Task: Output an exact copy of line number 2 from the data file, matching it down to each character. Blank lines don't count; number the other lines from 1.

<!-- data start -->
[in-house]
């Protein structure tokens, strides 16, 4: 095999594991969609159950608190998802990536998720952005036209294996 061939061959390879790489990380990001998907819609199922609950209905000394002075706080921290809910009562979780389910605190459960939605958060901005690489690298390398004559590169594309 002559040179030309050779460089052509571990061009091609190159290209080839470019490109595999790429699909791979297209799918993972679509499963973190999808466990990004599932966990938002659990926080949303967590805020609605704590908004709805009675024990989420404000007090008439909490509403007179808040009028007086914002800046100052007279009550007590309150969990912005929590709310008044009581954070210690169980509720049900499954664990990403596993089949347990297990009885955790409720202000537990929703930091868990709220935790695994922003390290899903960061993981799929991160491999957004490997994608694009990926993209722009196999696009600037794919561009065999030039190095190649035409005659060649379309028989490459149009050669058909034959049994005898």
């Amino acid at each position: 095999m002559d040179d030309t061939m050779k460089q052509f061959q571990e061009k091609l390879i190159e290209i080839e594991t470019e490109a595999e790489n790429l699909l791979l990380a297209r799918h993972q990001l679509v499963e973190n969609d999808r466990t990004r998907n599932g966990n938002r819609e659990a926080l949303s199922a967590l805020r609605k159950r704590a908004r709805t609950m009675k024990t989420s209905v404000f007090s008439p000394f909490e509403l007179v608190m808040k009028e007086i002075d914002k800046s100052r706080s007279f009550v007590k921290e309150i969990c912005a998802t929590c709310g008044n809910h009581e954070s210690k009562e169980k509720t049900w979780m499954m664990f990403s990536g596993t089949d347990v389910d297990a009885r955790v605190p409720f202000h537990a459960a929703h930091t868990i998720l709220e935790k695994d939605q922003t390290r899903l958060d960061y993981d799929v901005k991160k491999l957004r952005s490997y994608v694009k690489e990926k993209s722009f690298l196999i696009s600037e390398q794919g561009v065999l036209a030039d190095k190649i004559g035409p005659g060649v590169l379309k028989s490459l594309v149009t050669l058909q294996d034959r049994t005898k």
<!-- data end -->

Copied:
């Protein structure tokens, strides 16, 4: 095999594991969609159950608190998802990536998720952005036209294996 061939061959390879790489990380990001998907819609199922609950209905000394002075706080921290809910009562979780389910605190459960939605958060901005690489690298390398004559590169594309 002559040179030309050779460089052509571990061009091609190159290209080839470019490109595999790429699909791979297209799918993972679509499963973190999808466990990004599932966990938002659990926080949303967590805020609605704590908004709805009675024990989420404000007090008439909490509403007179808040009028007086914002800046100052007279009550007590309150969990912005929590709310008044009581954070210690169980509720049900499954664990990403596993089949347990297990009885955790409720202000537990929703930091868990709220935790695994922003390290899903960061993981799929991160491999957004490997994608694009990926993209722009196999696009600037794919561009065999030039190095190649035409005659060649379309028989490459149009050669058909034959049994005898």